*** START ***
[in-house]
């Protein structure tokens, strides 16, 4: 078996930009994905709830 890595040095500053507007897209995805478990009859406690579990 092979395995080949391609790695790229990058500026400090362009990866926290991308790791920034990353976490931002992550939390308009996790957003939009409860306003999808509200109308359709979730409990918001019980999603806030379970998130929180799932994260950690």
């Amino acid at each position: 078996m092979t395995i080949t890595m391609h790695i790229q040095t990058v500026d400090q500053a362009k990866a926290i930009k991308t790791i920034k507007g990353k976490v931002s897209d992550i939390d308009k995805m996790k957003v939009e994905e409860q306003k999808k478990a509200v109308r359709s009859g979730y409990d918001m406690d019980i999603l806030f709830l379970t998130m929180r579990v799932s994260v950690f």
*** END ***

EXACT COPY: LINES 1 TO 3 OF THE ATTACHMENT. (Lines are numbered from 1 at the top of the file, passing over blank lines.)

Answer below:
[in-house]
């Protein structure tokens, strides 16, 4: 078996930009994905709830 890595040095500053507007897209995805478990009859406690579990 092979395995080949391609790695790229990058500026400090362009990866926290991308790791920034990353976490931002992550939390308009996790957003939009409860306003999808509200109308359709979730409990918001019980999603806030379970998130929180799932994260950690």
């Amino acid at each position: 078996m092979t395995i080949t890595m391609h790695i790229q040095t990058v500026d400090q500053a362009k990866a926290i930009k991308t790791i920034k507007g990353k976490v931002s897209d992550i939390d308009k995805m996790k957003v939009e994905e409860q306003k999808k478990a509200v109308r359709s009859g979730y409990d918001m406690d019980i999603l806030f709830l379970t998130m929180r579990v799932s994260v950690f």